A proposed appointment to one of the government's smallest agencies, the Board for International Broadcasting, has aroused the ire of two key senators who would have to pass on the nomination and has raised questions about the role of President Carter's national security affairs adviser, Zbigniew Brzezinski.
The White House confirmed yesterday that Massachusetts Institute of Technology Prof. William E. Griffith is one of three persons proposed by Brzezinski for consideration for three board positions. The other two names were not revealed.
Griffith was intimately involved with the operation of Radio Free Europe in the early 1950s, when the radio was a covert operation of the Central Intelligence Agency. The Board for International Broadcasting was created as an oversight agency in 1973 after then-Sen. J. W. Fulbright (D-Ark.) revealed teh CIA role in the operation of RFE and its companion, Radio Liberty.
Griffith left RFE in 1958 after a storm of controversy over its broadcasts to Hungary during the 1956 uprising there. He was chief political adviser to RFE at the time of the revolt, when the radio's broadcasts have been interpreted as encouraging the Hungarians to oppose Soviet forces.
Radio free Europe broadcasts to five Eastern European countries and Radio Liberty to theh Soviet Union.
One board position opened last month when chairman David M. Abshire wrote a letter of resignation to the President effective March 8. Two other board sets will open this spring.All appointments to the board are subject to Senate approval.
According to sources who have followed the selection process, Brzezinski has kept the matter under tight control and did not seek the opinions of others who might be involved, including senators who would have to pass on the nomination.
When Sen. George McGovern (D-S.D.) and Charles H. Percy (R-I11.) found out that a list of names was being drawn up they sent a letter to the White House. The two are chairman and ranking minority members, respectively, of the Foreign Relations Subcommittee on International Operations, which has responsibility for the board.
McGovern and Percy recommended former CBS President Frank Stanton for chairman, but according to well-informed sources, cast their arguments in terms designed to block Griffith's selection.
In their letter, they pointed out that Stantons "record is free of any affiliation either with the radios' previous sponsorship or with the aggressive attitudes and purposes which are generally associated with that sponsorship."
"It is most important that the board be led by a man whose reputation is one of dedication to communication and not to Cold War," they said, according to a copy of the letter.
Radio Free Europe and Radio Liberty are consistently jammed lectronically and subject to constant criticism by the Soviets, in particular, as being throwbacks to Caid War days.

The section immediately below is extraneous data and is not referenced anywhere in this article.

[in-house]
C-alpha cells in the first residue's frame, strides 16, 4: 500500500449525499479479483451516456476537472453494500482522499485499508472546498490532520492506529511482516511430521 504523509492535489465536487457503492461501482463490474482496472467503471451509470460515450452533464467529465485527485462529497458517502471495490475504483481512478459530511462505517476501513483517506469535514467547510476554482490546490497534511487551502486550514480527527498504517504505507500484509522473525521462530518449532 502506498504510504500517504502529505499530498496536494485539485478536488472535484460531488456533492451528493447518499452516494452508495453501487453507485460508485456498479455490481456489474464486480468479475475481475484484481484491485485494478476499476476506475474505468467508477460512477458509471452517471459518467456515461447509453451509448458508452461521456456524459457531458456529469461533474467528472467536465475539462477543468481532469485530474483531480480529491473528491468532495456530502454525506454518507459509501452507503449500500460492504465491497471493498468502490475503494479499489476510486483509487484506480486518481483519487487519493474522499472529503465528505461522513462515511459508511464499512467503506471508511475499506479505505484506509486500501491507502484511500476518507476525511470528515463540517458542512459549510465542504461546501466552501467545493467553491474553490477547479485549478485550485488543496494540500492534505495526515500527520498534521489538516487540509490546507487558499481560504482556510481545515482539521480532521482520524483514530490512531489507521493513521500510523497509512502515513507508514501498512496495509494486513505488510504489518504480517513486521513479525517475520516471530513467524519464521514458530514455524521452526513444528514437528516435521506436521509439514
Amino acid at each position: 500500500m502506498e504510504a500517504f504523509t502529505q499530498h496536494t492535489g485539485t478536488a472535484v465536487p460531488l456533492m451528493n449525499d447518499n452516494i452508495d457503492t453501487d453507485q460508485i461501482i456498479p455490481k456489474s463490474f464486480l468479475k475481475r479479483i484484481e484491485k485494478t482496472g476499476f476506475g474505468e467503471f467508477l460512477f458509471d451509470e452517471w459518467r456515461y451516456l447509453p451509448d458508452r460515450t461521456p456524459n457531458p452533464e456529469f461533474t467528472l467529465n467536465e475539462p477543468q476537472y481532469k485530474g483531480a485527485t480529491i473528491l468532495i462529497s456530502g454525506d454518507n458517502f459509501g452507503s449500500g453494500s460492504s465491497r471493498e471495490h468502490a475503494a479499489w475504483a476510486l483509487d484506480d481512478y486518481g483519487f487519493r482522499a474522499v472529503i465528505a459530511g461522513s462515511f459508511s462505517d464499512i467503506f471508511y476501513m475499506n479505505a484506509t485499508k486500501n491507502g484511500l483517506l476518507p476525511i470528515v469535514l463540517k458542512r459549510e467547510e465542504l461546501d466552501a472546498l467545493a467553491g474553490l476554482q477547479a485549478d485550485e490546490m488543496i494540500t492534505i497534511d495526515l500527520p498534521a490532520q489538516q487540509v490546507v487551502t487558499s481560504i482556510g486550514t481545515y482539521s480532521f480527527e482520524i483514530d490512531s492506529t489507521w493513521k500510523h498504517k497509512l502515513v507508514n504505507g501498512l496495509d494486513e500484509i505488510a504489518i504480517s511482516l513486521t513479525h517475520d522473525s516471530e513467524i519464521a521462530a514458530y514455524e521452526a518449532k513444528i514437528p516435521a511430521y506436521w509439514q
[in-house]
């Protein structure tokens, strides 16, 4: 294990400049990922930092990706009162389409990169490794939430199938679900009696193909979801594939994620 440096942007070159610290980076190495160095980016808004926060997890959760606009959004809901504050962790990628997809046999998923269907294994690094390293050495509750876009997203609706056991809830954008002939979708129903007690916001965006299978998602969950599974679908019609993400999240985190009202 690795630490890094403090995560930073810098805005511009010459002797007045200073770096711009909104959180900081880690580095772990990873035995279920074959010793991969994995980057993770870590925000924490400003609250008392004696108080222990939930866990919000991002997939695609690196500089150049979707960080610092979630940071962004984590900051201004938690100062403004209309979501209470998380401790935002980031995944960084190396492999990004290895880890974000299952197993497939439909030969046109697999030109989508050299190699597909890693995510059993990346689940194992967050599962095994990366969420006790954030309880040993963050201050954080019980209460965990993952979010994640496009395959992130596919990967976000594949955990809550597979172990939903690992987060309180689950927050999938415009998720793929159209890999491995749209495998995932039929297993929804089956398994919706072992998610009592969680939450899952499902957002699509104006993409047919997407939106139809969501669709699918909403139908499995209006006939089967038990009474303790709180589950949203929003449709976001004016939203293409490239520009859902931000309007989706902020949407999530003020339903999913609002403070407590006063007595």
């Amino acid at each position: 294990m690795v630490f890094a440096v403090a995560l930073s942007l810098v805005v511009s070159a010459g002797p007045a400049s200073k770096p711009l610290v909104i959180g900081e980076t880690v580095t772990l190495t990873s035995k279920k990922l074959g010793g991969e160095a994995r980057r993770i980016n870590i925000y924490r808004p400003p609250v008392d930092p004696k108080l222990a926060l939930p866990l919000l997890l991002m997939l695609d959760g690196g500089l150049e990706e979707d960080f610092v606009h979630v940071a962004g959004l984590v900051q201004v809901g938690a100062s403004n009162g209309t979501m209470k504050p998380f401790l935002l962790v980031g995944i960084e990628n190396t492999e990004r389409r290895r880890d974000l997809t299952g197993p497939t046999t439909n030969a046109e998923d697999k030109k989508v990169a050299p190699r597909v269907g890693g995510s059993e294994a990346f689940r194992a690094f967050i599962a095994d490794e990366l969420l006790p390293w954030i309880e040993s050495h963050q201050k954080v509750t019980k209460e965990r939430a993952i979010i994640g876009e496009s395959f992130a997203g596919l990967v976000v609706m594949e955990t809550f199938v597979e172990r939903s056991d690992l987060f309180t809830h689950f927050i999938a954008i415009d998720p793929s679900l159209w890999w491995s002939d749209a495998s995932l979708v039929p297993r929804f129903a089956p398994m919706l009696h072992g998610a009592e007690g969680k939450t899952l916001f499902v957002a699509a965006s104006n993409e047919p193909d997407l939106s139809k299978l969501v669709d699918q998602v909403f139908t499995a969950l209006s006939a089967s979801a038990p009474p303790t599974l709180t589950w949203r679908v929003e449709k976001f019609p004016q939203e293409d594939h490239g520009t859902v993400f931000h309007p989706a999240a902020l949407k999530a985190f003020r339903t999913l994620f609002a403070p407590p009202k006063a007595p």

McGovern and Perry referred to this when they said in their letter that "the radios' transformation into a solid journalistic enterprise has not been completely matched by a change in reputation."
Griffith, like Brzezinski, is one of a small fraternity of anedemic specialists on the Soviet Union and Eastern Europen. He shares with Brzezinski the reputation among some observers of having been a hard-liner toward the Soviets, especially before detente.
The MIT professor responded to this characterization yesterday by saying in a telephone interview that "it is not true that I am opposed to detente. I am a proponent of detente," adding that he had pushed the idea before it became popular.
Griffith said that he has "no doubt that mistakes were made" in RFE's broadcasts during the Hungarian revolt, but that "it is an enormous exaggeration of the effect of any radio" to say that the broadcasts played a role of any significance. He said that a West German government probe had found no fault in the radio's broadcasts. RFE is based in Munich.
Griffith said he left RFE voluntarily to return to teaching was under no pressure to leave.
A key Senate aide indicated last week that Griffith's selection for a board position would likely lead to a Senate fight because his association with RFE while it was under the CIA would be a lightning rod for criticism from the Soviets, especially in the days leading up to the Belgrade review of the 1975 Helsinki accord designed to guarantee freer flow of information.
Stanton has figured prominently in another Washington debate over international broadcasting, that on the future of the Voice of America. The former CBS president was head of a panel that recommended that VOA be split from the U.S. Information Agency and given independent status as a way to ensure its jornalistic freedom. The panel recommended, however, that VOA not be linked with Radio Free Europe and Radio Liberty.